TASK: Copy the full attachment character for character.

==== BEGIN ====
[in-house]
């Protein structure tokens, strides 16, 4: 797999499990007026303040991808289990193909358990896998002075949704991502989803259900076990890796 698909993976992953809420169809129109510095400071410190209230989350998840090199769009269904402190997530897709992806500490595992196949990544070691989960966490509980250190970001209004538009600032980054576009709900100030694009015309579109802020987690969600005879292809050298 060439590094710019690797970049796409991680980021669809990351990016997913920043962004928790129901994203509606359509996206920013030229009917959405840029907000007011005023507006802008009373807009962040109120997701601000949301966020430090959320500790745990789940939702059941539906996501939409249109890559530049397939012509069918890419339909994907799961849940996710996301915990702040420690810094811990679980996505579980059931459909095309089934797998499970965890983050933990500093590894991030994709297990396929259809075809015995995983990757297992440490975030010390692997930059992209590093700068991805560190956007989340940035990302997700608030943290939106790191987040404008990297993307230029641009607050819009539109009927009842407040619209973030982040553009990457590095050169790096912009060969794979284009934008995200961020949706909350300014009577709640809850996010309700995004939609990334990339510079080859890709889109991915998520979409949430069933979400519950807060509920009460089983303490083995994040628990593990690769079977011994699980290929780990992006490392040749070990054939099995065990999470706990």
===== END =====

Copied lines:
[in-house]
């Protein structure tokens, strides 16, 4: 797999499990007026303040991808289990193909358990896998002075949704991502989803259900076990890796 698909993976992953809420169809129109510095400071410190209230989350998840090199769009269904402190997530897709992806500490595992196949990544070691989960966490509980250190970001209004538009600032980054576009709900100030694009015309579109802020987690969600005879292809050298 060439590094710019690797970049796409991680980021669809990351990016997913920043962004928790129901994203509606359509996206920013030229009917959405840029907000007011005023507006802008009373807009962040109120997701601000949301966020430090959320500790745990789940939702059941539906996501939409249109890559530049397939012509069918890419339909994907799961849940996710996301915990702040420690810094811990679980996505579980059931459909095309089934797998499970965890983050933990500093590894991030994709297990396929259809075809015995995983990757297992440490975030010390692997930059992209590093700068991805560190956007989340940035990302997700608030943290939106790191987040404008990297993307230029641009607050819009539109009927009842407040619209973030982040553009990457590095050169790096912009060969794979284009934008995200961020949706909350300014009577709640809850996010309700995004939609990334990339510079080859890709889109991915998520979409949430069933979400519950807060509920009460089983303490083995994040628990593990690769079977011994699980290929780990992006490392040749070990054939099995065990999470706990």